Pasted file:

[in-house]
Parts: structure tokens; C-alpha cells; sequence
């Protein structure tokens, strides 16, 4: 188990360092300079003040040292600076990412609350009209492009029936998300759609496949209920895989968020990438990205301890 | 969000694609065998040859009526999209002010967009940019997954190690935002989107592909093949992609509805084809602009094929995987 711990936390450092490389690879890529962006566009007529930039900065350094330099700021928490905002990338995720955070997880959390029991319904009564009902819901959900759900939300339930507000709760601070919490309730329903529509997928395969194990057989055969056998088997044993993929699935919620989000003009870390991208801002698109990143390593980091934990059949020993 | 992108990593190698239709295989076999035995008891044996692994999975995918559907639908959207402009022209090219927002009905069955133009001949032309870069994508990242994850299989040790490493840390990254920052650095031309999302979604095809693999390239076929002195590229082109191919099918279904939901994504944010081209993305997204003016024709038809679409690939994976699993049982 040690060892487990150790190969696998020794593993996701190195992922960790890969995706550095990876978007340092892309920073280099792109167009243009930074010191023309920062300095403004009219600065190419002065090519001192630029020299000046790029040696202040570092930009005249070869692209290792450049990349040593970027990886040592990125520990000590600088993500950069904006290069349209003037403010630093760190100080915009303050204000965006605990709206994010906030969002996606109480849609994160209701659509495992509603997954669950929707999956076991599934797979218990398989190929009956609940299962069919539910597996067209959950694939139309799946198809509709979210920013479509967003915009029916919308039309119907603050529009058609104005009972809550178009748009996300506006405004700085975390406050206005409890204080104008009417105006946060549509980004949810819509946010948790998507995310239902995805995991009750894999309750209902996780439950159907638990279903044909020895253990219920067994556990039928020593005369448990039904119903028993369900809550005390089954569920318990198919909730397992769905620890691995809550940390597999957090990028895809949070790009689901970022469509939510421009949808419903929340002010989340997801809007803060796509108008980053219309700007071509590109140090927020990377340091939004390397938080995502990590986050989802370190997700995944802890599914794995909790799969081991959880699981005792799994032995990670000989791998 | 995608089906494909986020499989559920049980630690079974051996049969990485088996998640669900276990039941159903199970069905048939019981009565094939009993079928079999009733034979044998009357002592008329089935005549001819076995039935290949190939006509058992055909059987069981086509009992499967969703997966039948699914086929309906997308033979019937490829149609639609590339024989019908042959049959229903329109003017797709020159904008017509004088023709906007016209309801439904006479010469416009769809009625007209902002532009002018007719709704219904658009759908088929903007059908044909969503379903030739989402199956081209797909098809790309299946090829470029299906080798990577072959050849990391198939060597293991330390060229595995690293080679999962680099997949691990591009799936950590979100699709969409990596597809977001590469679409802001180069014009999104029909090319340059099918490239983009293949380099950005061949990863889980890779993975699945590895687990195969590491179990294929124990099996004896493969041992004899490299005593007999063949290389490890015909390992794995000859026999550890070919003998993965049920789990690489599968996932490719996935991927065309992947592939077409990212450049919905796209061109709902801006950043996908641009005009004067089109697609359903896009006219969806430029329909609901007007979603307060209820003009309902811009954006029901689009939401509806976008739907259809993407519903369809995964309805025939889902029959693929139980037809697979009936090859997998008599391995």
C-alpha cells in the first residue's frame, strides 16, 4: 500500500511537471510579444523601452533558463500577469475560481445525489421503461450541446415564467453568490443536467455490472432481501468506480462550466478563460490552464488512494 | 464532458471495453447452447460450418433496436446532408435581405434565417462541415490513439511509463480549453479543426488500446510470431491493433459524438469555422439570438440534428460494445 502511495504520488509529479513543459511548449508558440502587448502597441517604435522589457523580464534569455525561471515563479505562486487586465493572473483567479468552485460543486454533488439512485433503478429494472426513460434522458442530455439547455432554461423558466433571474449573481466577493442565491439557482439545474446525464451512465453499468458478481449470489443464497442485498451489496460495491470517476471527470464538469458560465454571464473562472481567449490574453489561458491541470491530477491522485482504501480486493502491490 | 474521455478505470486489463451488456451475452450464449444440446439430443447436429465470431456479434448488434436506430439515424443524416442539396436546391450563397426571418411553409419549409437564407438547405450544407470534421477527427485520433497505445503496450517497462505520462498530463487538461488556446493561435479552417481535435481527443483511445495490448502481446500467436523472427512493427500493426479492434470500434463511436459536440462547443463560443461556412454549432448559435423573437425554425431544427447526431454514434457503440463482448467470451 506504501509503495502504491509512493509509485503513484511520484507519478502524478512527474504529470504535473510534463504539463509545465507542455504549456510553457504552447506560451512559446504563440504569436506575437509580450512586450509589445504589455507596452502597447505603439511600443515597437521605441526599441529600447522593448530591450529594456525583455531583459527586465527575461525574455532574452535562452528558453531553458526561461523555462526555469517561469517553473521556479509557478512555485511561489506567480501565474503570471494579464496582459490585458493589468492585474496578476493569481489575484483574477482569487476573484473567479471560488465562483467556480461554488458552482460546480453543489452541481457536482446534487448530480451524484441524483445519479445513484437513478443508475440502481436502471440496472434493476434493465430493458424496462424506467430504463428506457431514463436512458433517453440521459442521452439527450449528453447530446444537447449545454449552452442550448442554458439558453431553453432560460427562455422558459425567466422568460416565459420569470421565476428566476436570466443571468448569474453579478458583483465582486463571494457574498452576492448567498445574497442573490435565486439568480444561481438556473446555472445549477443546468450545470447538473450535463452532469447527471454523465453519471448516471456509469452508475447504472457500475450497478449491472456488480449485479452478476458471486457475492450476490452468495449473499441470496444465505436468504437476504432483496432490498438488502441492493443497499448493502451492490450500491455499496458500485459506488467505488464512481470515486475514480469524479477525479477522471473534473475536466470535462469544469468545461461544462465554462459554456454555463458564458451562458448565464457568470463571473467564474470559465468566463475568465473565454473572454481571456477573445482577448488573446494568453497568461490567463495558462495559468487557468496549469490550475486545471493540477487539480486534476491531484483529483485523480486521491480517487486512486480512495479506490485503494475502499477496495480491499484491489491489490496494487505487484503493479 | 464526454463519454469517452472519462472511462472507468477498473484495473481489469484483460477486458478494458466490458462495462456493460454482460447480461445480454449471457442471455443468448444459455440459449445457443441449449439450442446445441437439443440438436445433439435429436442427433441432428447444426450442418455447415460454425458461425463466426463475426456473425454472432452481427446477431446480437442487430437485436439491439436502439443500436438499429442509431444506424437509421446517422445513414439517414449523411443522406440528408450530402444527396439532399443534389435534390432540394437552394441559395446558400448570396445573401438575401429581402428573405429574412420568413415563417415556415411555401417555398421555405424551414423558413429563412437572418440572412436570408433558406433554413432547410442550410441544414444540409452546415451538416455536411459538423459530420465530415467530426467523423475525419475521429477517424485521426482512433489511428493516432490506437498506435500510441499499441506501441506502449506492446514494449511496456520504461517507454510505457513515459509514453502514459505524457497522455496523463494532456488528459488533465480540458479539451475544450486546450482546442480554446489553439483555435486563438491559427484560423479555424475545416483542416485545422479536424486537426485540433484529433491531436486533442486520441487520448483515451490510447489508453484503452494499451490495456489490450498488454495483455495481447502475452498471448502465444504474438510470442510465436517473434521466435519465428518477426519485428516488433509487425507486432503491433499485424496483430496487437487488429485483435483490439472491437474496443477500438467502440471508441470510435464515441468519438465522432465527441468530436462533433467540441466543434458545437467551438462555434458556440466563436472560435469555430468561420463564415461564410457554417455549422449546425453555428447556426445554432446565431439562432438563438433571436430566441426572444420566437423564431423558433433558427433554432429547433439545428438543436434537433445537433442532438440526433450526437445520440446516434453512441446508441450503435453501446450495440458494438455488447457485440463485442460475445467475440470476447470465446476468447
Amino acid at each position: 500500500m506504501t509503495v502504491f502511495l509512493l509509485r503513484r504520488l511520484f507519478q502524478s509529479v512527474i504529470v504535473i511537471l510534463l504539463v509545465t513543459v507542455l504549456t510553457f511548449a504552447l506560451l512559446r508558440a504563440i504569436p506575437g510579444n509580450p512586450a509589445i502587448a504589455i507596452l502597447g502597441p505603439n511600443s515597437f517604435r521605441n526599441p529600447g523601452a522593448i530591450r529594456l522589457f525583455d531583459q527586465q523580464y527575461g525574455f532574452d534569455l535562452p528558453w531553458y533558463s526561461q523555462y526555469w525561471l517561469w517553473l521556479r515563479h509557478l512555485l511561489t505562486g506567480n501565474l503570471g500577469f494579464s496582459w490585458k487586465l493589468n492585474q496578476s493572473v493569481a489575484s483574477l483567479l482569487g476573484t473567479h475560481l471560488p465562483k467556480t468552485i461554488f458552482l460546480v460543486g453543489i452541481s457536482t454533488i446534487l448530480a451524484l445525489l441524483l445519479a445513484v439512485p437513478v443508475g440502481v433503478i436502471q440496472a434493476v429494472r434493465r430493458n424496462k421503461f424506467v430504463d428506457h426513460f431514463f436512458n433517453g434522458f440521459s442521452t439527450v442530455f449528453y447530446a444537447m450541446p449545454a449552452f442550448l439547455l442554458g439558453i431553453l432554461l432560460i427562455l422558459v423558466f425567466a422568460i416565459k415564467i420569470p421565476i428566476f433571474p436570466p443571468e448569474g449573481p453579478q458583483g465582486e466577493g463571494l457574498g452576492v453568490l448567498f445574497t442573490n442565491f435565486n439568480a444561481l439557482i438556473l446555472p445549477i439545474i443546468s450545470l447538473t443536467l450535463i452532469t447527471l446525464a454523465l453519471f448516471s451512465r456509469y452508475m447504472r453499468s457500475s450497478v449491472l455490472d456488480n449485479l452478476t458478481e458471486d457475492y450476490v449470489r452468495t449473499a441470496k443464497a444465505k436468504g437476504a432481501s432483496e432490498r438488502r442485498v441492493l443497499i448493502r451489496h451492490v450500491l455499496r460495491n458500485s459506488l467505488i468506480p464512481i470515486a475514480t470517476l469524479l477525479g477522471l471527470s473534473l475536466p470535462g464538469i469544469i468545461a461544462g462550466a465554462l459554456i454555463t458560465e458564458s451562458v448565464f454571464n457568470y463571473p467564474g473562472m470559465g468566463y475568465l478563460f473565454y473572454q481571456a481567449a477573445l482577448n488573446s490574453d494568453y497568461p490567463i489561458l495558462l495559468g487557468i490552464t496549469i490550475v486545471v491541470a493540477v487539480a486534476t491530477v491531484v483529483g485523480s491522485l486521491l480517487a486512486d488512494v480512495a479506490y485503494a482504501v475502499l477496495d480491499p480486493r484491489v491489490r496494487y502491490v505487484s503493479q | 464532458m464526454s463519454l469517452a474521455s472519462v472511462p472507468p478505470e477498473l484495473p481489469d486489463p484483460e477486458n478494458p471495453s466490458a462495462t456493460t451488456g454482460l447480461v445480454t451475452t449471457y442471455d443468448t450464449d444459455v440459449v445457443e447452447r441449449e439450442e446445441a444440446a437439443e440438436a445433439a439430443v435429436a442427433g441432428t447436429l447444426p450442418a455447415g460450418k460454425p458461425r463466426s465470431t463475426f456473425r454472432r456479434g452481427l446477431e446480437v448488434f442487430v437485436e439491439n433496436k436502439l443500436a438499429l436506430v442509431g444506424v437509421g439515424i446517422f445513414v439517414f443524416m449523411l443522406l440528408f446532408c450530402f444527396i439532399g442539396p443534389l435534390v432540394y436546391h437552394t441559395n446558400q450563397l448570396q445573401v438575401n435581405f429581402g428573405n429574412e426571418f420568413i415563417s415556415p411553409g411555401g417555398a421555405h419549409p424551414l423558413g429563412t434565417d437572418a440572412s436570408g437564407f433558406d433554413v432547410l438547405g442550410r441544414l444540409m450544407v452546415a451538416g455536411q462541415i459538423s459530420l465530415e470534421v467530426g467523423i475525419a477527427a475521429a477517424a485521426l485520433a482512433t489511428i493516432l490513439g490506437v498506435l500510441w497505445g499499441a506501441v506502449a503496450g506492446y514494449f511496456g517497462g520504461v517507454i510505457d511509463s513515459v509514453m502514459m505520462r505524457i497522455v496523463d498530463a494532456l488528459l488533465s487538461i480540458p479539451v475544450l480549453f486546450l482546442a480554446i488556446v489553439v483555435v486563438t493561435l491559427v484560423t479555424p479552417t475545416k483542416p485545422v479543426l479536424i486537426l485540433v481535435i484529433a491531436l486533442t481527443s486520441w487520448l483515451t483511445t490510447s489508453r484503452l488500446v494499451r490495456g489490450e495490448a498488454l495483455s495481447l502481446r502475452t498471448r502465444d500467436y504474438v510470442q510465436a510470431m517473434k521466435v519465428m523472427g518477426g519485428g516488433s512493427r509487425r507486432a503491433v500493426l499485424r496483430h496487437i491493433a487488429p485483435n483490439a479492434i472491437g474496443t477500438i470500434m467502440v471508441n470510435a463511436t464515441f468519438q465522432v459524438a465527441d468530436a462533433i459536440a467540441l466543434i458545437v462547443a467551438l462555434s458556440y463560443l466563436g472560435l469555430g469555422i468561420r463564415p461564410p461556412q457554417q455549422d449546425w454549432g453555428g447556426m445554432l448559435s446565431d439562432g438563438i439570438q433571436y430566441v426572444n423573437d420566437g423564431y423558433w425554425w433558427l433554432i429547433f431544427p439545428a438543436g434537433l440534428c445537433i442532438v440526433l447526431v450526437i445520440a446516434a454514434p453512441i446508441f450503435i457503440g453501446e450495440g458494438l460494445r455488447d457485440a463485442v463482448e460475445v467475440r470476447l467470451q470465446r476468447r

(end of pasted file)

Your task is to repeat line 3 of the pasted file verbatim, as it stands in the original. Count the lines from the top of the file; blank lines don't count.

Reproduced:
């Protein structure tokens, strides 16, 4: 188990360092300079003040040292600076990412609350009209492009029936998300759609496949209920895989968020990438990205301890 | 969000694609065998040859009526999209002010967009940019997954190690935002989107592909093949992609509805084809602009094929995987 711990936390450092490389690879890529962006566009007529930039900065350094330099700021928490905002990338995720955070997880959390029991319904009564009902819901959900759900939300339930507000709760601070919490309730329903529509997928395969194990057989055969056998088997044993993929699935919620989000003009870390991208801002698109990143390593980091934990059949020993 | 992108990593190698239709295989076999035995008891044996692994999975995918559907639908959207402009022209090219927002009905069955133009001949032309870069994508990242994850299989040790490493840390990254920052650095031309999302979604095809693999390239076929002195590229082109191919099918279904939901994504944010081209993305997204003016024709038809679409690939994976699993049982 040690060892487990150790190969696998020794593993996701190195992922960790890969995706550095990876978007340092892309920073280099792109167009243009930074010191023309920062300095403004009219600065190419002065090519001192630029020299000046790029040696202040570092930009005249070869692209290792450049990349040593970027990886040592990125520990000590600088993500950069904006290069349209003037403010630093760190100080915009303050204000965006605990709206994010906030969002996606109480849609994160209701659509495992509603997954669950929707999956076991599934797979218990398989190929009956609940299962069919539910597996067209959950694939139309799946198809509709979210920013479509967003915009029916919308039309119907603050529009058609104005009972809550178009748009996300506006405004700085975390406050206005409890204080104008009417105006946060549509980004949810819509946010948790998507995310239902995805995991009750894999309750209902996780439950159907638990279903044909020895253990219920067994556990039928020593005369448990039904119903028993369900809550005390089954569920318990198919909730397992769905620890691995809550940390597999957090990028895809949070790009689901970022469509939510421009949808419903929340002010989340997801809007803060796509108008980053219309700007071509590109140090927020990377340091939004390397938080995502990590986050989802370190997700995944802890599914794995909790799969081991959880699981005792799994032995990670000989791998 | 995608089906494909986020499989559920049980630690079974051996049969990485088996998640669900276990039941159903199970069905048939019981009565094939009993079928079999009733034979044998009357002592008329089935005549001819076995039935290949190939006509058992055909059987069981086509009992499967969703997966039948699914086929309906997308033979019937490829149609639609590339024989019908042959049959229903329109003017797709020159904008017509004088023709906007016209309801439904006479010469416009769809009625007209902002532009002018007719709704219904658009759908088929903007059908044909969503379903030739989402199956081209797909098809790309299946090829470029299906080798990577072959050849990391198939060597293991330390060229595995690293080679999962680099997949691990591009799936950590979100699709969409990596597809977001590469679409802001180069014009999104029909090319340059099918490239983009293949380099950005061949990863889980890779993975699945590895687990195969590491179990294929124990099996004896493969041992004899490299005593007999063949290389490890015909390992794995000859026999550890070919003998993965049920789990690489599968996932490719996935991927065309992947592939077409990212450049919905796209061109709902801006950043996908641009005009004067089109697609359903896009006219969806430029329909609901007007979603307060209820003009309902811009954006029901689009939401509806976008739907259809993407519903369809995964309805025939889902029959693929139980037809697979009936090859997998008599391995």